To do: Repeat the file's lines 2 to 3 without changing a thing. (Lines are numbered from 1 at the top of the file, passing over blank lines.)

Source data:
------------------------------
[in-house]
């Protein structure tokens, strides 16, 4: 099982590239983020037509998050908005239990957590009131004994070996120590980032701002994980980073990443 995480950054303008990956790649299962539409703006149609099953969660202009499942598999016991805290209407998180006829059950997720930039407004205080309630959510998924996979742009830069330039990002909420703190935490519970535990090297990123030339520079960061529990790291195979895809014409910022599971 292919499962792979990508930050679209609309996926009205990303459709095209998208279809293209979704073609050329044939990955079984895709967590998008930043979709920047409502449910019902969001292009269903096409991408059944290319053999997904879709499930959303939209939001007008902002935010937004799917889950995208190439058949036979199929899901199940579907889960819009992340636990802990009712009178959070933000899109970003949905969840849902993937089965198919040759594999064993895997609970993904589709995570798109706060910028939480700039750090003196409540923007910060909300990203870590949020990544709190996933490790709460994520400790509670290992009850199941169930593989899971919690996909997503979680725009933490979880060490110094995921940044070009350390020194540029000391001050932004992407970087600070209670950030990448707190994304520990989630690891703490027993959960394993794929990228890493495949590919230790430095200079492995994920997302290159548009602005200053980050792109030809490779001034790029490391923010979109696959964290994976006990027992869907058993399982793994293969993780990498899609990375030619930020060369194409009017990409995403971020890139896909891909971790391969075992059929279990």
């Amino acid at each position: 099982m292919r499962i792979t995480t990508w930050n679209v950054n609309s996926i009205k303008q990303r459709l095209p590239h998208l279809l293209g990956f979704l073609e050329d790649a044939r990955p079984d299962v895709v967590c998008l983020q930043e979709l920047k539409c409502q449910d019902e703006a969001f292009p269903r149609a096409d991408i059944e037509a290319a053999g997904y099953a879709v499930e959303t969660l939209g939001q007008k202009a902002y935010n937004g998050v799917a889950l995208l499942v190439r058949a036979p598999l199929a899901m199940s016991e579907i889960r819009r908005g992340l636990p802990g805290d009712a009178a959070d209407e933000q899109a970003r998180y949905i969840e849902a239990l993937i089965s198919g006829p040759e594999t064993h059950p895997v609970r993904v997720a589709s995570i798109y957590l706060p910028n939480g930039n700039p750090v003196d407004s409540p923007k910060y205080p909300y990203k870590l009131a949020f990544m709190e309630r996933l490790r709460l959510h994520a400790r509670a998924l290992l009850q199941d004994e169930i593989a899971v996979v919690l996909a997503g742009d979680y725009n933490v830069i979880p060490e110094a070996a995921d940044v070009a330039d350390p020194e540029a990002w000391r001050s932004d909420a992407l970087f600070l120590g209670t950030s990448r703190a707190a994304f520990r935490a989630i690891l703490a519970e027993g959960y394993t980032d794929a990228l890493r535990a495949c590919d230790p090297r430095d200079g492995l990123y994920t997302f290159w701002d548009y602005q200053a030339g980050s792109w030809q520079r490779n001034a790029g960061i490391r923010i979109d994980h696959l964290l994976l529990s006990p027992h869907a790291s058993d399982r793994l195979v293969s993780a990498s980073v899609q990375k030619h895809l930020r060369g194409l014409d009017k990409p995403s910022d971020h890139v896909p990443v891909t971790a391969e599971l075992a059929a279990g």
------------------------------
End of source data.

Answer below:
């Protein structure tokens, strides 16, 4: 099982590239983020037509998050908005239990957590009131004994070996120590980032701002994980980073990443 995480950054303008990956790649299962539409703006149609099953969660202009499942598999016991805290209407998180006829059950997720930039407004205080309630959510998924996979742009830069330039990002909420703190935490519970535990090297990123030339520079960061529990790291195979895809014409910022599971 292919499962792979990508930050679209609309996926009205990303459709095209998208279809293209979704073609050329044939990955079984895709967590998008930043979709920047409502449910019902969001292009269903096409991408059944290319053999997904879709499930959303939209939001007008902002935010937004799917889950995208190439058949036979199929899901199940579907889960819009992340636990802990009712009178959070933000899109970003949905969840849902993937089965198919040759594999064993895997609970993904589709995570798109706060910028939480700039750090003196409540923007910060909300990203870590949020990544709190996933490790709460994520400790509670290992009850199941169930593989899971919690996909997503979680725009933490979880060490110094995921940044070009350390020194540029000391001050932004992407970087600070209670950030990448707190994304520990989630690891703490027993959960394993794929990228890493495949590919230790430095200079492995994920997302290159548009602005200053980050792109030809490779001034790029490391923010979109696959964290994976006990027992869907058993399982793994293969993780990498899609990375030619930020060369194409009017990409995403971020890139896909891909971790391969075992059929279990």
């Amino acid at each position: 099982m292919r499962i792979t995480t990508w930050n679209v950054n609309s996926i009205k303008q990303r459709l095209p590239h998208l279809l293209g990956f979704l073609e050329d790649a044939r990955p079984d299962v895709v967590c998008l983020q930043e979709l920047k539409c409502q449910d019902e703006a969001f292009p269903r149609a096409d991408i059944e037509a290319a053999g997904y099953a879709v499930e959303t969660l939209g939001q007008k202009a902002y935010n937004g998050v799917a889950l995208l499942v190439r058949a036979p598999l199929a899901m199940s016991e579907i889960r819009r908005g992340l636990p802990g805290d009712a009178a959070d209407e933000q899109a970003r998180y949905i969840e849902a239990l993937i089965s198919g006829p040759e594999t064993h059950p895997v609970r993904v997720a589709s995570i798109y957590l706060p910028n939480g930039n700039p750090v003196d407004s409540p923007k910060y205080p909300y990203k870590l009131a949020f990544m709190e309630r996933l490790r709460l959510h994520a400790r509670a998924l290992l009850q199941d004994e169930i593989a899971v996979v919690l996909a997503g742009d979680y725009n933490v830069i979880p060490e110094a070996a995921d940044v070009a330039d350390p020194e540029a990002w000391r001050s932004d909420a992407l970087f600070l120590g209670t950030s990448r703190a707190a994304f520990r935490a989630i690891l703490a519970e027993g959960y394993t980032d794929a990228l890493r535990a495949c590919d230790p090297r430095d200079g492995l990123y994920t997302f290159w701002d548009y602005q200053a030339g980050s792109w030809q520079r490779n001034a790029g960061i490391r923010i979109d994980h696959l964290l994976l529990s006990p027992h869907a790291s058993d399982r793994l195979v293969s993780a990498s980073v899609q990375k030619h895809l930020r060369g194409l014409d009017k990409p995403s910022d971020h890139v896909p990443v891909t971790a391969e599971l075992a059929a279990g």